In what follows, we offer a short overview of the overarching capabilities of data architecture. These include user-centricity, elasticity, robustness, and the capacity to ensure the seamless flow of data at all times. Added to these are automation enablement, plus security and data governance considerations. These points from our checklist for what we perceive to be an anticipatory analytics ecosystem.

#big data #data science #big data analytics #data analysis #data architecture #data transformation #data platform #data strategy #cloud data platform #data acquisition

Uriah  Dietrich

Uriah Dietrich


What Is ETLT? Merging the Best of ETL and ELT Into a Single ETLT Data Integration Strategy

Data integration solutions typically advocate that one approach – either ETL or ELT – is better than the other. In reality, both ETL (extract, transform, load) and ELT (extract, load, transform) serve indispensable roles in the data integration space:

  • ETL is valuable when it comes to data quality, data security, and data compliance. It can also save money on data warehousing costs. However, ETL is slow when ingesting unstructured data, and it can lack flexibility.
  • ELT is fast when ingesting large amounts of raw, unstructured data. It also brings flexibility to your data integration and data analytics strategies. However, ELT sacrifices data quality, security, and compliance in many cases.

Because ETL and ELT present different strengths and weaknesses, many organizations are using a hybrid “ETLT” approach to get the best of both worlds. In this guide, we’ll help you understand the “why, what, and how” of ETLT, so you can determine if it’s right for your use-case.

#data science #data #data security #data integration #etl #data warehouse #data breach #elt #bid data

AI and BI Projects Get Bogged Down With Data Preparation Tasks

IBM is reporting that data quality challenges are a top reason why organizations are reassessing (or ending) artificial-intelligence (AI) and business intelligence (BI) projects.

Arvind Krishna, IBM’s senior vice president of cloud and cognitive software, stated in a recent interview with the Wall Street Journal, “about 80% of the work with an AI project is collecting and preparing data. Some companies are not prepared for the cost and work associated with that going in. And you say: ‘Hey, wait a moment, where’s the AI? I’m not getting the benefit.’ And you kind of bail on it.” [1]

Many businesses are not prepared for the cost and effort of data preparation (DP) when starting AI and BI projects. To compound matters, hundreds of data and record types and billions of records are often involved in a project’s DP effort.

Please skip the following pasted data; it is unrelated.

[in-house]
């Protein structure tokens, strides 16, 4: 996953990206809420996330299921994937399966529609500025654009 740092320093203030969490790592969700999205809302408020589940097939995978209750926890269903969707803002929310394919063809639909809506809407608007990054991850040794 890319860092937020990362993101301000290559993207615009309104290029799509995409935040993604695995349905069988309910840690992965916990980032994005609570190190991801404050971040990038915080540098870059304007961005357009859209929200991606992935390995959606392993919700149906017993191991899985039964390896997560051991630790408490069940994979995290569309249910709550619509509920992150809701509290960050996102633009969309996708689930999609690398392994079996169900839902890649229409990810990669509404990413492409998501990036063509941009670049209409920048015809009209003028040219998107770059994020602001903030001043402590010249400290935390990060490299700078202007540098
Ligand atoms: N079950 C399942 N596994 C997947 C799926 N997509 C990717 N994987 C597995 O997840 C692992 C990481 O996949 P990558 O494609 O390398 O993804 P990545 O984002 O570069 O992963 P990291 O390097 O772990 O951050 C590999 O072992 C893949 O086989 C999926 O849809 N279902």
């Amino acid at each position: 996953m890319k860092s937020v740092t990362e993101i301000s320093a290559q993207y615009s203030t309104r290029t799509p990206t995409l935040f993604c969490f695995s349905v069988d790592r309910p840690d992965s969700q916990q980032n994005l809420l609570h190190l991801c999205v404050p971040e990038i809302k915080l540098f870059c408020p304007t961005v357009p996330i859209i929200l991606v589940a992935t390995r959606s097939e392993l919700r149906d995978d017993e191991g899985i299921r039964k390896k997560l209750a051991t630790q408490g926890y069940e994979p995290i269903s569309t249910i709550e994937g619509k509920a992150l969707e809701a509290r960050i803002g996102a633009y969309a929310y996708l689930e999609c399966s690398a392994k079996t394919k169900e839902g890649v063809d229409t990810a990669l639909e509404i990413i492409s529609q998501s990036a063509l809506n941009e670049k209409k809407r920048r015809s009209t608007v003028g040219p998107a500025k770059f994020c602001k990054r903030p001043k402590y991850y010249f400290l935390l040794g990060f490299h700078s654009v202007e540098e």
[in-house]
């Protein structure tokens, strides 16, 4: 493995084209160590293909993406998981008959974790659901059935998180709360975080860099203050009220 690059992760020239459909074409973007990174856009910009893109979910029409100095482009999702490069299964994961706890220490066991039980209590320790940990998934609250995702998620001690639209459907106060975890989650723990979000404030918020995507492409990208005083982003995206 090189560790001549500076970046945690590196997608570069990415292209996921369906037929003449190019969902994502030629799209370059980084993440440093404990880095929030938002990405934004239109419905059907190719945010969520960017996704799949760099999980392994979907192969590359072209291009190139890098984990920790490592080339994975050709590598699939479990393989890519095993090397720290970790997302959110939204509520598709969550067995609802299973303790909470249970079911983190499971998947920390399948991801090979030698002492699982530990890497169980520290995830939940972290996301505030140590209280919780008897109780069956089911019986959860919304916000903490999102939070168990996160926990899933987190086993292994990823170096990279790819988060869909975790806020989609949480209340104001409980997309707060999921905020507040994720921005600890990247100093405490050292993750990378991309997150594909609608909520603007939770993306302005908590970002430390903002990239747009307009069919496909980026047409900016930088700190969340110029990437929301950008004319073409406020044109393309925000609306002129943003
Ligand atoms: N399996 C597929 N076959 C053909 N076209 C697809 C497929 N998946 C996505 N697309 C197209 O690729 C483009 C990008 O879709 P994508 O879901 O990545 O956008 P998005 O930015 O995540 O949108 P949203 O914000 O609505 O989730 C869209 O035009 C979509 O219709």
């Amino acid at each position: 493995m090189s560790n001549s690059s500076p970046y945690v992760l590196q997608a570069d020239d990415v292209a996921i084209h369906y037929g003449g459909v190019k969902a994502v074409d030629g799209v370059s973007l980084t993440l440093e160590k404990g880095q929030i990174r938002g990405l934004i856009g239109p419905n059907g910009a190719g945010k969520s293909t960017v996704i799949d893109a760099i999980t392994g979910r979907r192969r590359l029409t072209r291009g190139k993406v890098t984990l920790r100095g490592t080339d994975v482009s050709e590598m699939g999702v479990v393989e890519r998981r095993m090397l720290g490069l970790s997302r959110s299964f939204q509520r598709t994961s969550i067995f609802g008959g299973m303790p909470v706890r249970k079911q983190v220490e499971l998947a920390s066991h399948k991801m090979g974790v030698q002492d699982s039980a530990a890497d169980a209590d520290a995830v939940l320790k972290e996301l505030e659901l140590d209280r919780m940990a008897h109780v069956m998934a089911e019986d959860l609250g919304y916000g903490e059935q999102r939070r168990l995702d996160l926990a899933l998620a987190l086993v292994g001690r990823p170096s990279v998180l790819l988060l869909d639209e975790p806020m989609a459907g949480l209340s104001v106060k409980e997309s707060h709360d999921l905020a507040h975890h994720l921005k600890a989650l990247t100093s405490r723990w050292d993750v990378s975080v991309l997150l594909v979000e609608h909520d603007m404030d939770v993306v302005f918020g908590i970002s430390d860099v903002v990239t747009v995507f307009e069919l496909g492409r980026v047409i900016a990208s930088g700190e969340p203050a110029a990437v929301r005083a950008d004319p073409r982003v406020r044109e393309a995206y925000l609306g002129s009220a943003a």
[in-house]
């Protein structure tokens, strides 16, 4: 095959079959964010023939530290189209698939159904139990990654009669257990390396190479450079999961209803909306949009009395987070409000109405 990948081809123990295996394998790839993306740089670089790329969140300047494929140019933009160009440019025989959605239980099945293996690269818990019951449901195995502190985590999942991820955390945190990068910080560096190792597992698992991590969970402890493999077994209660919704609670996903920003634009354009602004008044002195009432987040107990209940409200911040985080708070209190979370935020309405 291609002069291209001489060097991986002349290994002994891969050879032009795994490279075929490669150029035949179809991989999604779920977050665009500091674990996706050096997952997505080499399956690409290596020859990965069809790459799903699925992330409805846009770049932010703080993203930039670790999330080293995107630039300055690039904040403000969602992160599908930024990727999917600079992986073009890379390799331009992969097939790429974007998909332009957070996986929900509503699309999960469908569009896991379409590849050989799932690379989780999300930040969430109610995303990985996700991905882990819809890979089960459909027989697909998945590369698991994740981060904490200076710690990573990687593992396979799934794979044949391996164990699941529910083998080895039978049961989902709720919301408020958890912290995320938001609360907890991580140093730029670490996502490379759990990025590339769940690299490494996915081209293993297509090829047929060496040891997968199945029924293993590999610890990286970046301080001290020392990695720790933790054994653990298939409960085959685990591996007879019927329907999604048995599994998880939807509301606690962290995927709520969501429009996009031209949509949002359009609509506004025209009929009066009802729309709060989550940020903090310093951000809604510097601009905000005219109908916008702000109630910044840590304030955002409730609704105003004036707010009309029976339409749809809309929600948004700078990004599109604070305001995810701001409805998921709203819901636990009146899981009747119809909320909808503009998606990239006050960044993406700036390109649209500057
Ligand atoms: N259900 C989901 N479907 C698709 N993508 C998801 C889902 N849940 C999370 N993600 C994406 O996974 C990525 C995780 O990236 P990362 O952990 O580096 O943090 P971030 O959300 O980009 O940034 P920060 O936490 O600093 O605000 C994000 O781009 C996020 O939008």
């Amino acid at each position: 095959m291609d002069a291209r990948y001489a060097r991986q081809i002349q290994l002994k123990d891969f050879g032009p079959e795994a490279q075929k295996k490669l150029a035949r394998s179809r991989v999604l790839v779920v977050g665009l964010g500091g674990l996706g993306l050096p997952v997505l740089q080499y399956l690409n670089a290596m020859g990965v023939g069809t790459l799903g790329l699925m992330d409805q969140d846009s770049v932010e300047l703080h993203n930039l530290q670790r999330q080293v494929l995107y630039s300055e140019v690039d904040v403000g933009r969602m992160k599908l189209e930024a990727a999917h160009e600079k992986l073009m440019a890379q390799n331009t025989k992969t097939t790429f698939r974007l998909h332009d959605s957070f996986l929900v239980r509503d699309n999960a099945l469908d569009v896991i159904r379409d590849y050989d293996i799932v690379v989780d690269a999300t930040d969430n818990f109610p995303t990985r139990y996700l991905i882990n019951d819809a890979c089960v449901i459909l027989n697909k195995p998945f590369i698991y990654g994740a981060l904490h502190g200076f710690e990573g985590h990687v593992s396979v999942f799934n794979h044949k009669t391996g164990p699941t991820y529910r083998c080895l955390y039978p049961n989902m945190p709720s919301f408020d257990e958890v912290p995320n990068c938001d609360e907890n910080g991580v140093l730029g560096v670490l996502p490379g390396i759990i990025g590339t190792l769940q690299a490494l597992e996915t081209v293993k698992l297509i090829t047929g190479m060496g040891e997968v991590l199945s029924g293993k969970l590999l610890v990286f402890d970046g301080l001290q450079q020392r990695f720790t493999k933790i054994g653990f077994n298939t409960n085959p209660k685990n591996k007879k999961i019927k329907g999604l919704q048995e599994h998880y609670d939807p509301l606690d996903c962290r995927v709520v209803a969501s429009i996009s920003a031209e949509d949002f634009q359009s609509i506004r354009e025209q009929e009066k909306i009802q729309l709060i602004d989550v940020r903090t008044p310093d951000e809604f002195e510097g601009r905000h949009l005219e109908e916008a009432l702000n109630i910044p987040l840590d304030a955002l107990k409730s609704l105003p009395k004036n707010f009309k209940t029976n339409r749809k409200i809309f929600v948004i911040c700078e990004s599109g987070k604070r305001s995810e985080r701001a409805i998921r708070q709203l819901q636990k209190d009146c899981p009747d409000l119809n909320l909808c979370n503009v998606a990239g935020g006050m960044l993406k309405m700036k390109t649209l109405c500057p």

However, data analytics projects are increasingly imperative to organizational success in the digital economy, hence the need for DP solutions.

#big data #data integration #data governance #data validation #data warehouse testing #data integrations

Gerhard  Brink

Gerhard Brink


Getting Started With Data Lakes

Frameworks for Efficient Enterprise Analytics

The opportunities big data offers also come with very real challenges that many organizations are facing today. Often, it’s finding the most cost-effective, scalable way to store and process boundless volumes of data in multiple formats that come from a growing number of sources. Then organizations need the analytical capabilities and flexibility to turn this data into insights that can meet their specific business objectives.

This Refcard dives into how a data lake helps tackle these challenges at both ends — from its enhanced architecture that’s designed for efficient data ingestion, storage, and management to its advanced analytics functionality and performance flexibility. You’ll also explore key benefits and common use cases.


As technology continues to evolve with new data sources, such as IoT sensors and social media churning out large volumes of data, there has never been a better time to discuss the possibilities and challenges of managing such data for varying analytical insights. In this Refcard, we dig deep into how data lakes solve the problem of storing and processing enormous amounts of data. While doing so, we also explore the benefits of data lakes, their use cases, and how they differ from data warehouses (DWHs).

This is a preview of the Getting Started With Data Lakes Refcard. To read the entire Refcard, please download the PDF from the link above.

#big data #data analytics #data analysis #business analytics #data warehouse #data storage #data lake #data lake architecture #data lake governance #data lake management